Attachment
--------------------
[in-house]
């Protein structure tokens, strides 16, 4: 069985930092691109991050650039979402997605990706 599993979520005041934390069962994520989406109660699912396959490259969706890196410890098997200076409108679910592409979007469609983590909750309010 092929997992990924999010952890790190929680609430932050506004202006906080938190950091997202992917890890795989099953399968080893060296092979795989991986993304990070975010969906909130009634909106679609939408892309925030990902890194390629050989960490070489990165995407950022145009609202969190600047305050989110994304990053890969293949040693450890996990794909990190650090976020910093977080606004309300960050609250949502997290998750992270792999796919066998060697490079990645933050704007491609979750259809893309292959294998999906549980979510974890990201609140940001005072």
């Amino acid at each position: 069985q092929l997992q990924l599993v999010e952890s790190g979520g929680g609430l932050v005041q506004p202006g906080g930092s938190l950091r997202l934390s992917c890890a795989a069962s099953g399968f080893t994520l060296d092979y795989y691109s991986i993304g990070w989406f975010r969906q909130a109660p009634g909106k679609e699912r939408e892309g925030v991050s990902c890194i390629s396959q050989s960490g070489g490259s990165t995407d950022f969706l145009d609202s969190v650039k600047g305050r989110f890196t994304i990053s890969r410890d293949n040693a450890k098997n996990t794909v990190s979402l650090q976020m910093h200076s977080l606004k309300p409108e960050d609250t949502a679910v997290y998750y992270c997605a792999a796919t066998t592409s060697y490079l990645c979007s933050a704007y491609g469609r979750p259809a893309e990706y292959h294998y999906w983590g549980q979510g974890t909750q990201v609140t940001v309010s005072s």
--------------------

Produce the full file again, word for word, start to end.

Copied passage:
[in-house]
């Protein structure tokens, strides 16, 4: 069985930092691109991050650039979402997605990706 599993979520005041934390069962994520989406109660699912396959490259969706890196410890098997200076409108679910592409979007469609983590909750309010 092929997992990924999010952890790190929680609430932050506004202006906080938190950091997202992917890890795989099953399968080893060296092979795989991986993304990070975010969906909130009634909106679609939408892309925030990902890194390629050989960490070489990165995407950022145009609202969190600047305050989110994304990053890969293949040693450890996990794909990190650090976020910093977080606004309300960050609250949502997290998750992270792999796919066998060697490079990645933050704007491609979750259809893309292959294998999906549980979510974890990201609140940001005072």
């Amino acid at each position: 069985q092929l997992q990924l599993v999010e952890s790190g979520g929680g609430l932050v005041q506004p202006g906080g930092s938190l950091r997202l934390s992917c890890a795989a069962s099953g399968f080893t994520l060296d092979y795989y691109s991986i993304g990070w989406f975010r969906q909130a109660p009634g909106k679609e699912r939408e892309g925030v991050s990902c890194i390629s396959q050989s960490g070489g490259s990165t995407d950022f969706l145009d609202s969190v650039k600047g305050r989110f890196t994304i990053s890969r410890d293949n040693a450890k098997n996990t794909v990190s979402l650090q976020m910093h200076s977080l606004k309300p409108e960050d609250t949502a679910v997290y998750y992270c997605a792999a796919t066998t592409s060697y490079l990645c979007s933050a704007y491609g469609r979750p259809a893309e990706y292959h294998y999906w983590g549980q979510g974890t909750q990201v609140t940001v309010s005072s």